What changed well after the claim was accepted was the employer providing additional information that challenged the original exposures by the worker to a traumatic event. This opened up a new reconsideration of whether Criterion A for PTSD had been satisfied. This information was provided to the WCB in an email dated April 21, 2017 which added a number of incident reports from the worker and co-workers, and as well, a series of responses to posed questions, from the assistant supervisor. The relevant new evidence or assertions were that:
• The assistant supervisor's comments were provided "after close review of the COMS [incident] reports."
• The worker was the seventh worker that attended.
• The worker was the last to attend.
• The incident took place in a common area washroom. Other officers got the individual out of the washroom, medical staff addressed the wounds, and other staff escorted the individual to the medical unit for further treatment, medical staff addressed the wounds, and then there was a wait for the ambulance. It was only then that the worker saw the injured individual.
• "The worker did not directly witness the suicide attempt…"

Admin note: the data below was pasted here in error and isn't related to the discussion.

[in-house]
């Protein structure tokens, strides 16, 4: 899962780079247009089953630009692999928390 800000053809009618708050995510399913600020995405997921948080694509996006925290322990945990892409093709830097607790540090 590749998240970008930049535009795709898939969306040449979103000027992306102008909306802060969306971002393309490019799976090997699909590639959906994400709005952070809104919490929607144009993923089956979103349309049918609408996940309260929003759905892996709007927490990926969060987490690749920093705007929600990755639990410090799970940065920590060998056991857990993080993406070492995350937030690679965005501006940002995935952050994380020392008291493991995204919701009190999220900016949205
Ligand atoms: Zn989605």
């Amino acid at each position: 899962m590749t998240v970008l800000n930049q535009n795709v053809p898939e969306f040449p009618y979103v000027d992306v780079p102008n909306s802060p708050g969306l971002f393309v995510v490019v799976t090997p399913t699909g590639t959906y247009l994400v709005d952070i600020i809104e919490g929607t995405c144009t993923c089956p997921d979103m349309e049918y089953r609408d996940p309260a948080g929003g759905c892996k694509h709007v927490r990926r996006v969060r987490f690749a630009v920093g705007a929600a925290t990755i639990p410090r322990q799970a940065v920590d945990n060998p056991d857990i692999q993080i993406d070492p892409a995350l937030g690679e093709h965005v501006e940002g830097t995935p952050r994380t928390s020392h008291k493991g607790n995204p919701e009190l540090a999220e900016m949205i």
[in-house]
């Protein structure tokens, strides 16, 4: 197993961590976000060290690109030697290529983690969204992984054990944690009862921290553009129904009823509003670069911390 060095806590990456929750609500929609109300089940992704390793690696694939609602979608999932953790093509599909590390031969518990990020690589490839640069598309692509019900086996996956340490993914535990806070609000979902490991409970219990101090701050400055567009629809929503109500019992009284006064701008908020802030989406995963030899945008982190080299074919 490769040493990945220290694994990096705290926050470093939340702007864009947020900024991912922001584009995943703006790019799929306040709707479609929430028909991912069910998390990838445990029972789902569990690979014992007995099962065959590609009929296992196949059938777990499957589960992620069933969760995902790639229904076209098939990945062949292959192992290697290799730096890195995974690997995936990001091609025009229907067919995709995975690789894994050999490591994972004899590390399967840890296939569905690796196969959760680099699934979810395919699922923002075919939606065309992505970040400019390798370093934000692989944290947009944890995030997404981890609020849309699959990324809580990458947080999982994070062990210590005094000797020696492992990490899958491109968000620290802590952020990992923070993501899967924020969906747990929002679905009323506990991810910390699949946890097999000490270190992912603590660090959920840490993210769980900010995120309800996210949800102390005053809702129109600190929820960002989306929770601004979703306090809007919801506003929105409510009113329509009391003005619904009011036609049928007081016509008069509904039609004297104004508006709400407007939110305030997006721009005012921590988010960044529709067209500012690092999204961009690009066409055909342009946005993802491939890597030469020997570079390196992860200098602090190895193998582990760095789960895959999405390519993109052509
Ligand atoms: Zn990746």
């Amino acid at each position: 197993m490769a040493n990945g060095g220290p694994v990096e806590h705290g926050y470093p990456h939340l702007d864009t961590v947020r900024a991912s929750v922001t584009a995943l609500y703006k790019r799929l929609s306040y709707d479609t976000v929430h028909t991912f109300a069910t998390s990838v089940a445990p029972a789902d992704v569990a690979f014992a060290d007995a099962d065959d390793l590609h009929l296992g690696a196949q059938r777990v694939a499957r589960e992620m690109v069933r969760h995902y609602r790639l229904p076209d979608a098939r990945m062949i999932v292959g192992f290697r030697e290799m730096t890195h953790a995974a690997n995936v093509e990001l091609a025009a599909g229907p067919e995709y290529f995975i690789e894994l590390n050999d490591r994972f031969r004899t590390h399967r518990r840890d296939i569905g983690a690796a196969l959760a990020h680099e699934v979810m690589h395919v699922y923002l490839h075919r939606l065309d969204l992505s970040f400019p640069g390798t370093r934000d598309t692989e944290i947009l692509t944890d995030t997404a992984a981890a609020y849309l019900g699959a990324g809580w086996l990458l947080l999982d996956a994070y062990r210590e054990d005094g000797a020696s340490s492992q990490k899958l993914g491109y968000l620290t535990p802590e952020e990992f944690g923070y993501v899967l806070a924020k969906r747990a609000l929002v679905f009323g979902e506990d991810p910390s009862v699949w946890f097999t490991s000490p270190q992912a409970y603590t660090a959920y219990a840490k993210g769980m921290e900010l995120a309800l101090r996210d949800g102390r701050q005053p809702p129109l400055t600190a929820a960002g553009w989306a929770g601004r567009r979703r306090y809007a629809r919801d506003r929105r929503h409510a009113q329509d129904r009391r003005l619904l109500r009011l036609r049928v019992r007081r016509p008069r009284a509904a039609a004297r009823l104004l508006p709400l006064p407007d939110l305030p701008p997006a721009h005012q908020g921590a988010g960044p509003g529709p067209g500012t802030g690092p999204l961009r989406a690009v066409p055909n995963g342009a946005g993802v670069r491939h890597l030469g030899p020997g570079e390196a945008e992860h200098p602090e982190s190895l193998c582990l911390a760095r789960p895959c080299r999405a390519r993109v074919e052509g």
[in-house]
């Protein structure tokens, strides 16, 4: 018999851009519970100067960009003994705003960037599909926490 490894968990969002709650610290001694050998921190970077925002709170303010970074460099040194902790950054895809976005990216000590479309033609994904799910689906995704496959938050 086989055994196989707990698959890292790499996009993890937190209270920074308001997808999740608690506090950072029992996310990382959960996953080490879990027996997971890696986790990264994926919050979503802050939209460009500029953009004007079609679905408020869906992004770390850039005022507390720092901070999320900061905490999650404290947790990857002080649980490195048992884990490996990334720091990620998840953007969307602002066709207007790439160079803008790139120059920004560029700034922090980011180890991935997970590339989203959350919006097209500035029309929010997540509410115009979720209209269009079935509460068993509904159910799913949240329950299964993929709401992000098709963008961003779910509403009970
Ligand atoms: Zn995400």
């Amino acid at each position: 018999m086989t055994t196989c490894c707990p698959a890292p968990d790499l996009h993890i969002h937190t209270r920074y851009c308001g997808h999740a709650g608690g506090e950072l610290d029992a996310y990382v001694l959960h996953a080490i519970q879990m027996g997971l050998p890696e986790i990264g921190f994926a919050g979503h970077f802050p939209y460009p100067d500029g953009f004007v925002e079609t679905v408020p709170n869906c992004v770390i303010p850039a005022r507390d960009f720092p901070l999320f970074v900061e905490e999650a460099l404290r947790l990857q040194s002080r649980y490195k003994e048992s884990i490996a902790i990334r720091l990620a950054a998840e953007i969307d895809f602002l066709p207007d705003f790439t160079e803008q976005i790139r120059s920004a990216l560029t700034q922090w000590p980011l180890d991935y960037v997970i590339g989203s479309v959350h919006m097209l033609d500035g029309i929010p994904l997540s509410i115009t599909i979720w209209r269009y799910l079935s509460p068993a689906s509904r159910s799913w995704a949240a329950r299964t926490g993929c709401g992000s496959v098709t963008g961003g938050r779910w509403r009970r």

• "[The worker] arrived at [area] when [the individual] had already received treatment and was being escorted from [area]. [The worker] may have seen some blood on [the individual's cloths (sic) and some blood on the floor of the common area of [area] where medical did their initial assessment and treatment. According to medical, the wounds were only superficial in nature. [The worker] followed behind the group that responded and attended the medical unit and supervised from outside the door with another Officer until he was relieved to his original post…In all the COMS reports from staff, [the worker] is not even referenced as being there, which confirms that he attended after the fact. There is no information other than his own report to support [the worker] witnessing any blood flowing from [the individual], witnessing injuries or having direct contact with blood."